However, on areas of the body covered by clothes, it must be perfectly dry before the patient dresses, and this may not be always practical. All the patients felt the gel was easy to apply, but some complained of prolonged drying time. The use of a hair dryer was recommended to overcome this problem. When the scars are located in visible areas, especially on the face, patients can experience psychological discomfort with the visibility of the treatment. In warm climates, skin reactions are relatively common, often leading to treatment interruption. [20],[21]


   Conclusions Top


Topical silicon gel is safe and effective treatment for hypertrophic and keloidal scars. It is easy to apply and cosmetically acceptable.

 
   References Top

1.Tuan TL, Nichter LS. The molecular basis of keloid and hypertrophic scar formation. Mol Med Today 1998;4:19-24.   Back to cited text no. 1  [PUBMED]  [FULLTEXT]  
2.Dyakov R, Hadjiiski O. Complex treatment and prophylaxis of post-burn cicatrization in childhood. Ann Burns Fire Disasters 2000;13:238-42.   Back to cited text no. 2      
3.Ahn ST. Topical silicone gel: A new treatment for hypertrophic scars. Surgery 1989;106:781-7.   Back to cited text no. 3      
4.Ahn ST. Topical silicone gel for the prevention and treatment of hypertrophic scar. Arch Surg 1991;126:499-504.  Back to cited text no. 4      
5.Beranek JT. Why does topical silicone gel improve hypertrophic scars? A hypothesis. Surgery 1990; 108:12-18.   Back to cited text no. 5      
6.Quinn KJ. Silicone gel in the scar treatment. Burns 1987;13:833-5.  Back to cited text no. 6      
7.Sawada Y, Sone K. Treatment of scars and keloids with a cream containing silicone oil. Br J Plast Surg 1990;43:683-6.  Back to cited text no. 7  [PUBMED]  [FULLTEXT]  
8.Poston J. The use of the silicone gel sheeting in the management of hypertrophic and keloids scars. J Wound Care 2000;9:10-2.  Back to cited text no. 8  [PUBMED]  [FULLTEXT]  
9.Suetake T, Sasai S, Zhen YX, Tagami H. Effects of silicone gel sheet on the stratum corneum hydration. Br J Plast Surg 2000;13:157-9.  Back to cited text no. 9      
10.Baum TM, Busuito MJ. Use of glycerine-based gel sheeting in scar management. Adv Wound Care 1998;11:40-3.   Back to cited text no. 10  [PUBMED]  [FULLTEXT]  
11.Niessen FB. The use of silicone occlusive sheeting (Sil-K) and silicone occlusive gel (Epiderm) in the prevention of hypertrophic scar formation. Plast Reconstr Surg 1998;102:1962-72.   Back to cited text no. 11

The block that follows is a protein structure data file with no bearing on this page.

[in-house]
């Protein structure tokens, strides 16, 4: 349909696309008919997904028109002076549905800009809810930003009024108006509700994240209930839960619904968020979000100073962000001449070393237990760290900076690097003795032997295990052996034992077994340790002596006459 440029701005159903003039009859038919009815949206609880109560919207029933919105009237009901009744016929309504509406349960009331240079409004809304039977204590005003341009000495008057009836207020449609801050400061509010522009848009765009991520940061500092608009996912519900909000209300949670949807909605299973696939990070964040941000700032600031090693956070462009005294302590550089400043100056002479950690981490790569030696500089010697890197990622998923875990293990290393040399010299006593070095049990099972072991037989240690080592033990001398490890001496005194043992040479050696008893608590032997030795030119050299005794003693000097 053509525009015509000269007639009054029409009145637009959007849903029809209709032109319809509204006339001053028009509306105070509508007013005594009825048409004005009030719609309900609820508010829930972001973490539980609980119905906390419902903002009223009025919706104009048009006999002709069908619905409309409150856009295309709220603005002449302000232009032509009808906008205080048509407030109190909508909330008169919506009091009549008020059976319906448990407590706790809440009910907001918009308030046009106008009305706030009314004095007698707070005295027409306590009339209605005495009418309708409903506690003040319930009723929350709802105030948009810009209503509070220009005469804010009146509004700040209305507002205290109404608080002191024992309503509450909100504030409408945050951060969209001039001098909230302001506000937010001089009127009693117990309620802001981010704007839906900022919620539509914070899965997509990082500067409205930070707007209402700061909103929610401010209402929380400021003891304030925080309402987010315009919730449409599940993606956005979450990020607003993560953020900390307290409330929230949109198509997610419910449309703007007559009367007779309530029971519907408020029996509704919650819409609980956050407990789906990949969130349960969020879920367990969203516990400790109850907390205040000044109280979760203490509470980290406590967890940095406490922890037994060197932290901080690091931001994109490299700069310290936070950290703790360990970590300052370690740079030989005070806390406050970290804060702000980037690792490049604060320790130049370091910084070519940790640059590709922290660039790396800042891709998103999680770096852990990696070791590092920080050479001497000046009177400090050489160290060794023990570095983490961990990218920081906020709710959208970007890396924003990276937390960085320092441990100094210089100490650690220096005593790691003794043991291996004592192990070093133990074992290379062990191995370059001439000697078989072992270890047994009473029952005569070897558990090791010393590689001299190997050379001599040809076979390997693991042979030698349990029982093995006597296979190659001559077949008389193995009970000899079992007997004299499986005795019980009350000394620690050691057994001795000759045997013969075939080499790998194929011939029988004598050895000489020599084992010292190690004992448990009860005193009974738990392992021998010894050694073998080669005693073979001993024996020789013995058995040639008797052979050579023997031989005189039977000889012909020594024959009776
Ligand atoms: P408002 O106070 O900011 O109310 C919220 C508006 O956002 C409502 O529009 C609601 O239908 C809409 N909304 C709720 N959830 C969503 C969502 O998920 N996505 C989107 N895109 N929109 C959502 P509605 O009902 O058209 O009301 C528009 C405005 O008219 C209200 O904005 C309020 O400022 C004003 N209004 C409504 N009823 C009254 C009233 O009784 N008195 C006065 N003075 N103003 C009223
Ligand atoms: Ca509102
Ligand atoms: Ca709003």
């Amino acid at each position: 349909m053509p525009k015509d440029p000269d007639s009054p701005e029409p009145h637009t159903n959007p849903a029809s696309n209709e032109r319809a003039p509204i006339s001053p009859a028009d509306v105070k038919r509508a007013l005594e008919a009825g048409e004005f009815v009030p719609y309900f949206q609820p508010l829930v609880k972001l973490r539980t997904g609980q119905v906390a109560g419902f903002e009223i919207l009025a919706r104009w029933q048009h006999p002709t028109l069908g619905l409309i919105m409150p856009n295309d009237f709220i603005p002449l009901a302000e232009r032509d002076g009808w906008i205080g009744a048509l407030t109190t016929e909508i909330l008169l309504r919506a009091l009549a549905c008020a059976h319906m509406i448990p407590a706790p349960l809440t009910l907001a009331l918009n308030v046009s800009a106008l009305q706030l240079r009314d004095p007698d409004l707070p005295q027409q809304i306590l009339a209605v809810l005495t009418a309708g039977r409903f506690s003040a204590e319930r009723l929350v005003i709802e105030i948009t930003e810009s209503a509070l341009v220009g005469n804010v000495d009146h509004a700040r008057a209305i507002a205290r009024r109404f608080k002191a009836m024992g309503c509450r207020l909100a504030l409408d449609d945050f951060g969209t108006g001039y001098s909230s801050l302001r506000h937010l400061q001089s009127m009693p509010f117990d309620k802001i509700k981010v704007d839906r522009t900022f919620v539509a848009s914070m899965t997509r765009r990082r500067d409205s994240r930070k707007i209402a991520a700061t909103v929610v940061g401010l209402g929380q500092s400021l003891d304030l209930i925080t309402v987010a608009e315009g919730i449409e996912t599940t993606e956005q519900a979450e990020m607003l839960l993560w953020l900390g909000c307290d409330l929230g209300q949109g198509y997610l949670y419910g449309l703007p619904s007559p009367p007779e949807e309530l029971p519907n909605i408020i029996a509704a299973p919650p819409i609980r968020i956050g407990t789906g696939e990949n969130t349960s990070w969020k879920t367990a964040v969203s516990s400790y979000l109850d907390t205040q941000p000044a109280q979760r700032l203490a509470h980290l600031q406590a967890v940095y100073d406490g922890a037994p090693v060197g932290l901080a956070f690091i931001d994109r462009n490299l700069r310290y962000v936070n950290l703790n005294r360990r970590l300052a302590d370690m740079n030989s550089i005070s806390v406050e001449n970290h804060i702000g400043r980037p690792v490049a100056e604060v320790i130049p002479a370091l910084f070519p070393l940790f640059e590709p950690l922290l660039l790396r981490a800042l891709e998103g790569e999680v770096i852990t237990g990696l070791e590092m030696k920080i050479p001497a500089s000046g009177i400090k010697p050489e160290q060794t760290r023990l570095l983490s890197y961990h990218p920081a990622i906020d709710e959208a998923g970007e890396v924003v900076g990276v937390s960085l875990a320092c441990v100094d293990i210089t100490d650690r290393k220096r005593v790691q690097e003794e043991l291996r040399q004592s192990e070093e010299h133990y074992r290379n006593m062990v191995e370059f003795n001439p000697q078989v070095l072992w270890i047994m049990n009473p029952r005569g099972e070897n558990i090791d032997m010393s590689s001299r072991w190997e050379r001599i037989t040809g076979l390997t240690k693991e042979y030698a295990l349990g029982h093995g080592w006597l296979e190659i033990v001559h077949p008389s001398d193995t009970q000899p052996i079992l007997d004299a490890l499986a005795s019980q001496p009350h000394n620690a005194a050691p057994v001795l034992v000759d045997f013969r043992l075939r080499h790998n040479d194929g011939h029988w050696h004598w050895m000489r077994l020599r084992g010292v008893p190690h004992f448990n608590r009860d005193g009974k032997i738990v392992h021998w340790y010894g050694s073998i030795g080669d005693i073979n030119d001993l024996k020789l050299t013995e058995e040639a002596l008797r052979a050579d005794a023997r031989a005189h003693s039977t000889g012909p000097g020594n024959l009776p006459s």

12.Mustoe TA, Cooter RD, Gold MH, Hobbs FD, Ramelet AA, Shakespeare PG, et al. International clinical recommendations on scar management. Plast Reconstruc Surg 2002;110:560-3.  Back to cited text no. 12      
13.Berman B, Flores F. Comparison of a silicone gel filled cushion and silicone gel sheeting for the treatment of hypertrophic or keloid scars. Dermatol Surg 1999;25:484-90.  Back to cited text no. 13  [PUBMED]  [FULLTEXT]  
14.Carney SA, Cason CG, Gowar JP. Cica care gel sheeting in the management of hypertrophic scarring. Burns 1994;20:163-7.  Back to cited text no. 14      
15.Perkins K, Davey RB, Wallis KS. Silicone gel: A new treatment for burn scars contractures. Burns Incl Therm Inj 1983;9:201-6.  Back to cited text no. 15      
16.Mercer NS. Silicone gel in the treatment of keloid scars. Br J Plast Surg 1989;42:83-8.  Back to cited text no. 16  [PUBMED]  [FULLTEXT]  
17.Dockery GL. Treatment of hypertrophic and keloid scars with silastic gel sheeting. J Foot Ankle Surg 1994;33:110-9.   Back to cited text no. 17      
18.Cruz-Korchin NI. Effectiveness of silicone sheets in the prevention of hypertrophic breast scars. Ann Plast Surg 1996;37:345-8.   Back to cited text no. 18  [PUBMED]  [FULLTEXT]  
19.Gibbons M, Zuker R, Brown M, Candlish S, Snider L, Zimmer P. Experience with silastic gel sheeting in pediatric scarring. J Burn Care Rehabil 1994;15:69-73.   Back to cited text no. 19  [PUBMED]  [FULLTEXT]  
20.Borgognoni L, Martini L, Chiarugi C, Gelli R, Reali UM. Hypertrophic scars and keloids: Immunophenotypic features and silicone sheets to prevent recurrences. Ann Burns Fire Disasters 2000;8:164-6.  Back to cited text no. 20      
21.Nikkonen MM, Pitkanen JM, Al Qattan MM. Problems associated with the use of silicone gel sheeting for hypertrophic scars in the hot climate of Saudi Arabia. Burns 2001;27:498-500.  Back to cited text no. 21      

Top
Correspondence Address:
Neerja Puri
C/O Dr. Asha Puri, House No. 626, Urban Estate, Dugri Road, Ludhiana, Punjab
India
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Source of Support: None, Conflict of Interest: None


DOI: 10.4103/0974-2077.58527

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    Figures

  [Figure 1], [Figure 2], [Figure 3]
 
 
    Tables

  [Table 1], [Table 2]